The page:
Silberman Found Guilty of One Count; Jury Remains Deadlocked on Five Others


Richard T. Silberman, a former top aide to Gov. Edmund G. Brown Jr., was convicted Thursday of violating a federal currency law in an alleged scheme to launder drug profits. The San Diego financier was sent immediately to jail.

The jury that convicted Silberman of the single count, however, deadlocked on five other charges. U.S. District Judge J. Lawrence Irving ordered the panel back to court today for further deliberations.

Silberman faces up to 10 years in federal prison on the single count, a technical charge of structuring a transaction to avoid the paper work federal law requires for any cash transaction over $10,000.

The other counts in the case revolve around the central charges alleging that Silberman, 61, laundered $300,000 purportedly characterized by an undercover FBI agent as the proceeds of Colombian cocaine trafficking.


Irving said that the law required him to incarcerate Silberman unless the businessman could show clearly that he was not a flight risk. In light of Silberman’s disappearance and purported suicide attempt in Las Vegas in February, Irving said there was no choice but to order him to the federal Metropolitan Correctional Center in downtown San Diego.

Silberman, 61, gasped as Irving announced the jailing. He bit his lip when the jury returned its guilty verdict but otherwise showed no emotion.

His wife, San Diego County Supervisor Susan Golding, watched from the front row of seats and displayed no emotion at the verdict or the jailing. Golding declined to comment on the proceedings.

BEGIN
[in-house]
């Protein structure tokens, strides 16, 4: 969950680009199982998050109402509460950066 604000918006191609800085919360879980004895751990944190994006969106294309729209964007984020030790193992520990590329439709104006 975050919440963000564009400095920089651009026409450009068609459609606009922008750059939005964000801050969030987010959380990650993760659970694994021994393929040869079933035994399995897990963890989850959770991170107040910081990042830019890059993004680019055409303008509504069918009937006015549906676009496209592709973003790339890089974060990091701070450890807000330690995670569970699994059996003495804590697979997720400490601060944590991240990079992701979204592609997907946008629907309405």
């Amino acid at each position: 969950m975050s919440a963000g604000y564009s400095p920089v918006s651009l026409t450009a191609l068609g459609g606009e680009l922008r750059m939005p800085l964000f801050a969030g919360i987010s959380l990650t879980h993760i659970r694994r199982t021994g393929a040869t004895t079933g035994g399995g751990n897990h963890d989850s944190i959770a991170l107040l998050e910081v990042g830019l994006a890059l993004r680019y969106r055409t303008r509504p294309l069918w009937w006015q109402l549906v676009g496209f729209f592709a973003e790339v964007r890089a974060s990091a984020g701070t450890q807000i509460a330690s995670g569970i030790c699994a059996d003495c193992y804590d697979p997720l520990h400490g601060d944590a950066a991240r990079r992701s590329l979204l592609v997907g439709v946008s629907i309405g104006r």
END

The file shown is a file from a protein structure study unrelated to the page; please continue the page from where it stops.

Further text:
The lawyers in the case, Assistant U.S. Atty. Charles F. Gorder Jr. and defense attorney James J. Brosnahan, also declined to comment on the verdict, saying that a gag order imposed months ago was still effective because the case was not yet over.


Brosnahan said that he would contest the jailing at a hearing on the issue that Irving set for today. The lawyer added, “I am sure everyone can understand what this is like.”

Silberman has been indicted on seven felony counts in the case; the jury has been given six to decide. The seventh, which is Irving’s to consider, is a criminal forfeiture charge through which prosecutors are seeking the return of the stocks, bonds and cash in the case.

The remaining charges include two counts of money laundering, a single one of conspiring to launder money and two more alleging federal currency violations. The trial began May 1.

If convicted on all six counts, Silberman could draw as much as 75 years in prison. Irving did not immediately set a formal sentencing date.